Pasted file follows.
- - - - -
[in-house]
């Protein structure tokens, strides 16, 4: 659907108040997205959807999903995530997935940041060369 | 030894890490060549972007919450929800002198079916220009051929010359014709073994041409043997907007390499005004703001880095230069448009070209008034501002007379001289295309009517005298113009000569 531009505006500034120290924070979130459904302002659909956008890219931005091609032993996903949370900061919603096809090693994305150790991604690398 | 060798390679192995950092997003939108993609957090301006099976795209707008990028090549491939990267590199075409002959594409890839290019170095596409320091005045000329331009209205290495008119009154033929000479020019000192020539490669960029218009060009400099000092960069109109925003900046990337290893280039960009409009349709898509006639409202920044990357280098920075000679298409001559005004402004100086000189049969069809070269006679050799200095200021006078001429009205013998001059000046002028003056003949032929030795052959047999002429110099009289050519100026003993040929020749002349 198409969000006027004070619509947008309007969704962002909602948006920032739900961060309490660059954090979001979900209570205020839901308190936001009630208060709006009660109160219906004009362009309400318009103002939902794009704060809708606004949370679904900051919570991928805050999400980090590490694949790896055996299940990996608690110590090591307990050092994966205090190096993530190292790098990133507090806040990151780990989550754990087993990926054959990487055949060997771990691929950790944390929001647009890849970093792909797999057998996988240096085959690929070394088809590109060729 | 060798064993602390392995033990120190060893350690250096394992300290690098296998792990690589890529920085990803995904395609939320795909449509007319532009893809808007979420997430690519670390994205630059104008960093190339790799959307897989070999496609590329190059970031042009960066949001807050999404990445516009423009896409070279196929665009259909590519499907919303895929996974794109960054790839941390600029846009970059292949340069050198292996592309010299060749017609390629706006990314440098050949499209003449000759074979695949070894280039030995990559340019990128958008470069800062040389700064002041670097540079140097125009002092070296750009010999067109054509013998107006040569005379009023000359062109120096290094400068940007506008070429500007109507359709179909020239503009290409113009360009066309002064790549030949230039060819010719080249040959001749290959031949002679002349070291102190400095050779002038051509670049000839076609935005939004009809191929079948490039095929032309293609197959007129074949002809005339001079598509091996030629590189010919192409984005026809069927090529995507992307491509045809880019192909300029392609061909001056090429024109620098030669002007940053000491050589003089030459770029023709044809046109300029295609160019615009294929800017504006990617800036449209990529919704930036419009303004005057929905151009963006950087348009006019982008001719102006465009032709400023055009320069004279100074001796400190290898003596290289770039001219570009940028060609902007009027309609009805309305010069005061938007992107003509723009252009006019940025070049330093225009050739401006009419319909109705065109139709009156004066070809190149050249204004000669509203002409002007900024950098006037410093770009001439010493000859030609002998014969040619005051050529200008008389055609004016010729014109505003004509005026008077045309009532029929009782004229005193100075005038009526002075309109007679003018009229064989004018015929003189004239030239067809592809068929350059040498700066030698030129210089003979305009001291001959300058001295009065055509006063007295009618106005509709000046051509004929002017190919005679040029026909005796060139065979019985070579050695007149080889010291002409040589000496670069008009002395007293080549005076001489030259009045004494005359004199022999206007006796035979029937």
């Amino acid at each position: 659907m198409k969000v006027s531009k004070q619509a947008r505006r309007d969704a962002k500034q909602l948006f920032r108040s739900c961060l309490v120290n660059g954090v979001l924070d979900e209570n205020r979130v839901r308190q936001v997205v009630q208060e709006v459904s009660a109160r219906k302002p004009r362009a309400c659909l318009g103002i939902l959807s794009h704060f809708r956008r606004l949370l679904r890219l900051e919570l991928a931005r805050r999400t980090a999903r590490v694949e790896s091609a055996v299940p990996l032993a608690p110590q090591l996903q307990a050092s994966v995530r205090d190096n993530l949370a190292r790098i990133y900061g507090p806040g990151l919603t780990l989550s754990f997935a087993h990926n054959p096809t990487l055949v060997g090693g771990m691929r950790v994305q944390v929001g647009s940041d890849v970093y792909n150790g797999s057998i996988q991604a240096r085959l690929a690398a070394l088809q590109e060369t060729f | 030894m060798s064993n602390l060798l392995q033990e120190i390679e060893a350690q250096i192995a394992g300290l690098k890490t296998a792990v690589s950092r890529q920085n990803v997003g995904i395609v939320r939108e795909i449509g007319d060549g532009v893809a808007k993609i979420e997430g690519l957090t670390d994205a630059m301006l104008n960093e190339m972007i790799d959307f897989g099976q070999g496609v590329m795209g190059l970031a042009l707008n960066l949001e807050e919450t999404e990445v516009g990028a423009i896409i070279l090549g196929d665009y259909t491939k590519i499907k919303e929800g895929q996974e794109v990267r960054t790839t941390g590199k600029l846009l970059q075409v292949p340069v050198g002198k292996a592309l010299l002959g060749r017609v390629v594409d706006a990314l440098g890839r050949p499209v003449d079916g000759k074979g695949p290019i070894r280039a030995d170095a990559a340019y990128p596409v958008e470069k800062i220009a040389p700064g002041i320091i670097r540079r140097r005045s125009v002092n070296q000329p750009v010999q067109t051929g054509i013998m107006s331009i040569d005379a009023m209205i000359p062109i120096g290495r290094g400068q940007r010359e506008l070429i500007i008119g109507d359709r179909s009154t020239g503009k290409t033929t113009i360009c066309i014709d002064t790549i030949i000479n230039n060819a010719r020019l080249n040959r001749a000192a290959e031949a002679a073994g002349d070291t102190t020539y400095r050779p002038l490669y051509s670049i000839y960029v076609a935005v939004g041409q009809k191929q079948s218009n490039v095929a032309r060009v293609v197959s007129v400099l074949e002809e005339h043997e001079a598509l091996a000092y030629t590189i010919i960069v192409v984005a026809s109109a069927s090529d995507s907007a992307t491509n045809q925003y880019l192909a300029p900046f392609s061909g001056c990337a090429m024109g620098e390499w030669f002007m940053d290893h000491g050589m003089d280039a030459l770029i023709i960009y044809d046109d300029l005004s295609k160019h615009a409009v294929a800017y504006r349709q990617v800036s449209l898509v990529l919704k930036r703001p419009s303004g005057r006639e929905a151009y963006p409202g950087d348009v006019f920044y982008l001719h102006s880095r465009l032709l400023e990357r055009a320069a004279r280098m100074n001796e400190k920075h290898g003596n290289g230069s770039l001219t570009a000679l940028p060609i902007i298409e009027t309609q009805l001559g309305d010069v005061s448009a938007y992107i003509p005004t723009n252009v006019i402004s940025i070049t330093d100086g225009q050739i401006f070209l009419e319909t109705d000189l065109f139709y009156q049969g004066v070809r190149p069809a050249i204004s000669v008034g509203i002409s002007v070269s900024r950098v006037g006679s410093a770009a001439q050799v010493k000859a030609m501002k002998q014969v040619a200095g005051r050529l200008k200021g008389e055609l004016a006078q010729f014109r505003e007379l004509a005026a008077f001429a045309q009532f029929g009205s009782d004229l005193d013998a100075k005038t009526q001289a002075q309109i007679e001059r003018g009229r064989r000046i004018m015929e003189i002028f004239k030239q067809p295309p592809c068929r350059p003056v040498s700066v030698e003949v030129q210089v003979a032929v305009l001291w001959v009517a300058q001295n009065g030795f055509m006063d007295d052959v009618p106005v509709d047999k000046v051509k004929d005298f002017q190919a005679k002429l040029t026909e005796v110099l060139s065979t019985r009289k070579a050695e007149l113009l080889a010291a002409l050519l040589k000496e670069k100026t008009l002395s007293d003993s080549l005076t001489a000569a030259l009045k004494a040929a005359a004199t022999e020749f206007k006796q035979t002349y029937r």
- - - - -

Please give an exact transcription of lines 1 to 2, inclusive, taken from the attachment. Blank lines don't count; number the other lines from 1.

[in-house]
């Protein structure tokens, strides 16, 4: 659907108040997205959807999903995530997935940041060369 | 030894890490060549972007919450929800002198079916220009051929010359014709073994041409043997907007390499005004703001880095230069448009070209008034501002007379001289295309009517005298113009000569 531009505006500034120290924070979130459904302002659909956008890219931005091609032993996903949370900061919603096809090693994305150790991604690398 | 060798390679192995950092997003939108993609957090301006099976795209707008990028090549491939990267590199075409002959594409890839290019170095596409320091005045000329331009209205290495008119009154033929000479020019000192020539490669960029218009060009400099000092960069109109925003900046990337290893280039960009409009349709898509006639409202920044990357280098920075000679298409001559005004402004100086000189049969069809070269006679050799200095200021006078001429009205013998001059000046002028003056003949032929030795052959047999002429110099009289050519100026003993040929020749002349 198409969000006027004070619509947008309007969704962002909602948006920032739900961060309490660059954090979001979900209570205020839901308190936001009630208060709006009660109160219906004009362009309400318009103002939902794009704060809708606004949370679904900051919570991928805050999400980090590490694949790896055996299940990996608690110590090591307990050092994966205090190096993530190292790098990133507090806040990151780990989550754990087993990926054959990487055949060997771990691929950790944390929001647009890849970093792909797999057998996988240096085959690929070394088809590109060729 | 060798064993602390392995033990120190060893350690250096394992300290690098296998792990690589890529920085990803995904395609939320795909449509007319532009893809808007979420997430690519670390994205630059104008960093190339790799959307897989070999496609590329190059970031042009960066949001807050999404990445516009423009896409070279196929665009259909590519499907919303895929996974794109960054790839941390600029846009970059292949340069050198292996592309010299060749017609390629706006990314440098050949499209003449000759074979695949070894280039030995990559340019990128958008470069800062040389700064002041670097540079140097125009002092070296750009010999067109054509013998107006040569005379009023000359062109120096290094400068940007506008070429500007109507359709179909020239503009290409113009360009066309002064790549030949230039060819010719080249040959001749290959031949002679002349070291102190400095050779002038051509670049000839076609935005939004009809191929079948490039095929032309293609197959007129074949002809005339001079598509091996030629590189010919192409984005026809069927090529995507992307491509045809880019192909300029392609061909001056090429024109620098030669002007940053000491050589003089030459770029023709044809046109300029295609160019615009294929800017504006990617800036449209990529919704930036419009303004005057929905151009963006950087348009006019982008001719102006465009032709400023055009320069004279100074001796400190290898003596290289770039001219570009940028060609902007009027309609009805309305010069005061938007992107003509723009252009006019940025070049330093225009050739401006009419319909109705065109139709009156004066070809190149050249204004000669509203002409002007900024950098006037410093770009001439010493000859030609002998014969040619005051050529200008008389055609004016010729014109505003004509005026008077045309009532029929009782004229005193100075005038009526002075309109007679003018009229064989004018015929003189004239030239067809592809068929350059040498700066030698030129210089003979305009001291001959300058001295009065055509006063007295009618106005509709000046051509004929002017190919005679040029026909005796060139065979019985070579050695007149080889010291002409040589000496670069008009002395007293080549005076001489030259009045004494005359004199022999206007006796035979029937």